In this gallery, you will find 30 photos of Kappabashi, Tokyo's kitchenware corner and plastic food paradise, where the peculiar physiognomy of a creature called the kappa also lurks.
Or you can simply scroll down, and immerse yourself in the stream of images below, experiencing the sights like a wandering traveller, set down in a different culture, without a guide.
Tokyo - Mount Takao
Located on the western outskirts of Tokyo, the 599-meter Mount Takao is probably a traveler’s best bet for a nature experience near the metropolis. The mountain is especially beautiful in the autumn, when the fall colors come out.
While there are a few steep places, Takao is a relatively easy mountain to climb, from top to bottom. Along the way, you can maintain energy by eating soba noodles and sesame dango (sweet skewered dumplings), both of which Takao is known for.
Landmarks along Trail #1 include the tako sugi, or octopus cedar, whose roots curl down like tentacles; a monkey park; a Buddhist stupa; and the gates and halls of Yakuo-in, a temple associated with the tengu, or long-nosed goblin, of mountain lore.
There are a number of other trails for hiking, or, if you want to eliminate some of the footwork, you can utilize the cable car or chair lift—the latter of which provides a slow, scenic ride, up and down the mountain.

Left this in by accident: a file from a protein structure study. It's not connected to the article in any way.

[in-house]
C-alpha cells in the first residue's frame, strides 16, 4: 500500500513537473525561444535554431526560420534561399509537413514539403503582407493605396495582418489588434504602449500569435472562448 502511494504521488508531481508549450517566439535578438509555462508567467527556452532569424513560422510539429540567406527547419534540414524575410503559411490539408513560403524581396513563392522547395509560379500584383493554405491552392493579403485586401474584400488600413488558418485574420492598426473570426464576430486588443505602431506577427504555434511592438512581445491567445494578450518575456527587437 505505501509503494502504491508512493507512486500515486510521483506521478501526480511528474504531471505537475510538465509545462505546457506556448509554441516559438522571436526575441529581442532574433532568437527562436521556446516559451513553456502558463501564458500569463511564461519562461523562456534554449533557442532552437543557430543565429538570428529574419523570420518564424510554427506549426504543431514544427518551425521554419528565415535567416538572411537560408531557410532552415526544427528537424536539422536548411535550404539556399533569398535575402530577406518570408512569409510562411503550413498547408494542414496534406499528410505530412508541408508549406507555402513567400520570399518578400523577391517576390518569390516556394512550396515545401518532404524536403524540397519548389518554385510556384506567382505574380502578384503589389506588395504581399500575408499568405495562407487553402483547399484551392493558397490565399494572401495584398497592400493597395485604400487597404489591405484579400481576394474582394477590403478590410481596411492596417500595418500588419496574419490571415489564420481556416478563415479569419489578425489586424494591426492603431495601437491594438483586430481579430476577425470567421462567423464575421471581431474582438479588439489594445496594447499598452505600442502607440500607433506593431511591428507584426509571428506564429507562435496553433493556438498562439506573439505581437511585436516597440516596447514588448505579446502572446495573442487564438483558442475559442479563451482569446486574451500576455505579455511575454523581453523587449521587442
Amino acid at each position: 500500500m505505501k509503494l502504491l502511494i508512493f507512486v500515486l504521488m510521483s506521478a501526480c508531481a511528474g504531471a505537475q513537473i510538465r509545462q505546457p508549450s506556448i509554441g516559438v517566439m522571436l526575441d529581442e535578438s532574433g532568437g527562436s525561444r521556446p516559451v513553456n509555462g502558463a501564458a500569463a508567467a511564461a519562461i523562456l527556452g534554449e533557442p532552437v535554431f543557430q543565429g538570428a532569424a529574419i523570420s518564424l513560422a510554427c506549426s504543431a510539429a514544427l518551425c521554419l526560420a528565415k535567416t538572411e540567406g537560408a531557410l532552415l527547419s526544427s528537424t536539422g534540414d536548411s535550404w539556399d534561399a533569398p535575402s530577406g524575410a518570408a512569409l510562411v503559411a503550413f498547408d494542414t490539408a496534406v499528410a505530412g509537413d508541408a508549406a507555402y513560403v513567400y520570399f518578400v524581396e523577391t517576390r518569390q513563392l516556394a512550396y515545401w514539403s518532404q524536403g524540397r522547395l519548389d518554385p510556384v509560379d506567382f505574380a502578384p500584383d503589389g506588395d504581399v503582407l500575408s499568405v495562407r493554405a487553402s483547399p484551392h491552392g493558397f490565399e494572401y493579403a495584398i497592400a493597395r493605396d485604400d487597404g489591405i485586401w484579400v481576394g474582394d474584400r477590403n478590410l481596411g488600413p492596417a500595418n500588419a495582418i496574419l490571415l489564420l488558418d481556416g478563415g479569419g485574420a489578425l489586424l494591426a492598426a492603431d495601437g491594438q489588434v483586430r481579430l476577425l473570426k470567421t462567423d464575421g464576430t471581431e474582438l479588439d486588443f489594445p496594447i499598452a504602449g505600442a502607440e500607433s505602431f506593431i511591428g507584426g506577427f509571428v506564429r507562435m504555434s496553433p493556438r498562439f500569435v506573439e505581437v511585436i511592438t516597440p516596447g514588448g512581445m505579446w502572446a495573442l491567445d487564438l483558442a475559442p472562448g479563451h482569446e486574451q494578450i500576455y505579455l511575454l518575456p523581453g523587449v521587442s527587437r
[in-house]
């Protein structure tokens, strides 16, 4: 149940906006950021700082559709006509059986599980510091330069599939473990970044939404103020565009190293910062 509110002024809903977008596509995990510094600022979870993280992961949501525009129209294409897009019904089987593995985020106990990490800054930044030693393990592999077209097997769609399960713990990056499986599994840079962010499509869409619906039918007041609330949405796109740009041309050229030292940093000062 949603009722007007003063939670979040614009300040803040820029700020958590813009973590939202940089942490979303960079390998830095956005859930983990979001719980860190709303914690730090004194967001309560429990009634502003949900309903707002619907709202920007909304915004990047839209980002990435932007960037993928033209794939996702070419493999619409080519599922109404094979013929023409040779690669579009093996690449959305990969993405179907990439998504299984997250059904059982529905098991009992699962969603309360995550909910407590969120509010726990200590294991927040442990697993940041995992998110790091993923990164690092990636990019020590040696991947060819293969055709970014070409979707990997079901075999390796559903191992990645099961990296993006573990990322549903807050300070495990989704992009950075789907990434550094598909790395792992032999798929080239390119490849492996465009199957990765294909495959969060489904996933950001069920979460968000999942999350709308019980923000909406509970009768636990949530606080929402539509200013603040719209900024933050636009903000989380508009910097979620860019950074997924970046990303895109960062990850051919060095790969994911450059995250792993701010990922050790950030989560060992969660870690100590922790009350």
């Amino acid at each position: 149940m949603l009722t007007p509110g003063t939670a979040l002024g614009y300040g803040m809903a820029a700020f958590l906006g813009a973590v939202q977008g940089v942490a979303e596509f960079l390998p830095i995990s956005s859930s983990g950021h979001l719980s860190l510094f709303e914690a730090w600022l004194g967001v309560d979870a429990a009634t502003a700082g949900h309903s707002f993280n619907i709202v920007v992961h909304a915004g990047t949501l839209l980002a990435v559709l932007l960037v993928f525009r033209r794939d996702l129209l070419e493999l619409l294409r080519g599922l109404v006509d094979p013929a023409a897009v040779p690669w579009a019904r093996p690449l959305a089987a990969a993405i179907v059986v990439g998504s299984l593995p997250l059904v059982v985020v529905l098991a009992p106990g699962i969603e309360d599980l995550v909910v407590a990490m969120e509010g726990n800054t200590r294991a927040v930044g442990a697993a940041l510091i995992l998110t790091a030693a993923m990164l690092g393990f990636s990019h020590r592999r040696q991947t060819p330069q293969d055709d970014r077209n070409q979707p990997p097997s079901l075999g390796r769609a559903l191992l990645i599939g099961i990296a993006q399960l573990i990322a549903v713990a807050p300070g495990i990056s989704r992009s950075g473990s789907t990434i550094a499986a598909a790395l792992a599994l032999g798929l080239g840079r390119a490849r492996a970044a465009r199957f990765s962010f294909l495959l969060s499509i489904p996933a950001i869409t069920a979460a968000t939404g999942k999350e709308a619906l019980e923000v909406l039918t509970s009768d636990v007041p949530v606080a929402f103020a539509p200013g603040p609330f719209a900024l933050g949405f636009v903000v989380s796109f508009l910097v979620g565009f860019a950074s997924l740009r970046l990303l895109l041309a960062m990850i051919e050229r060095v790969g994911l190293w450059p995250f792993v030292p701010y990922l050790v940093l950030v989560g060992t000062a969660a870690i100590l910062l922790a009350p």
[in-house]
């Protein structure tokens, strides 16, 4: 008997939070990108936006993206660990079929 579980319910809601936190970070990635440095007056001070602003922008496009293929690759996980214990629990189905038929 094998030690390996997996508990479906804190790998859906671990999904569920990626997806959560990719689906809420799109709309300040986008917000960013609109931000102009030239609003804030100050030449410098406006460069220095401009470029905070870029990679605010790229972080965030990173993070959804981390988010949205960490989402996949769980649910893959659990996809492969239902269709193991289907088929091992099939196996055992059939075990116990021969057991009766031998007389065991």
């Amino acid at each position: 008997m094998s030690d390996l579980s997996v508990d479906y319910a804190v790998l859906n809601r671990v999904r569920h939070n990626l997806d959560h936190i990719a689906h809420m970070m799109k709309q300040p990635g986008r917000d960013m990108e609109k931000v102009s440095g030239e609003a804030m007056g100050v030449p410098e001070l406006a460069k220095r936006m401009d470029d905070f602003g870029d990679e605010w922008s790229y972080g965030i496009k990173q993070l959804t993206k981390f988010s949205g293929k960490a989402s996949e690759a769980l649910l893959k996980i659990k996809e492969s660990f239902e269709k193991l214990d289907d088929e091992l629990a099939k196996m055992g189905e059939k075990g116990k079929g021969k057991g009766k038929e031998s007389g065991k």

See the captions in this gallery of 70 pics for more details. Mount Takao is accessible via Takaosanguchi Station, which can be reached by transfer from the Chuo Line or Keio Line.
View from the train at Takaosanguchi Station.
Map of the mountain, outside the station. This gallery draws info from English guide maps.
Maple leaves on the way to the trailhead.
The same maple tree, on a different day.
Soba shop street at the foot of the mountain.
Cable car station.
Trail #1 begins to the right of the station.
On the trail, trees tower over hikers.
Takao gets quite crowded on public holidays.
People move up the mountain in a long line.
The trail is less clogged on regular weekdays.
Looking back on the trail, on a weekday.
More maple leaves (called momiji in Japanese).
The first major lookout point.
From here, you can see ginkgo trees twisting in a yellow line, along Koshu Road in Hachioji.
You can also see Tokyo Skytree in the distance.
One of the steeper paved slopes on Mt. Takao.
Approaching the panoramic observatory.
Observatory view of the Chuo Expressway.
Surveying the autumn foliage over the trail.
Final observatory scan of the city horizon.
Down on the back terrace of a nearby restaurant.
Dining with a view.
A bowl of hot soba noodles.
The octopus cedar. Legend has it this tree curled back its roots to avoid the trailblazing of tengu.
Hikers rub this statue for good luck.
Entrance to the monkey park.
The monkey playground.
Japanese macaques, a.k.a. snow monkeys.
This species of primate is native to Japan.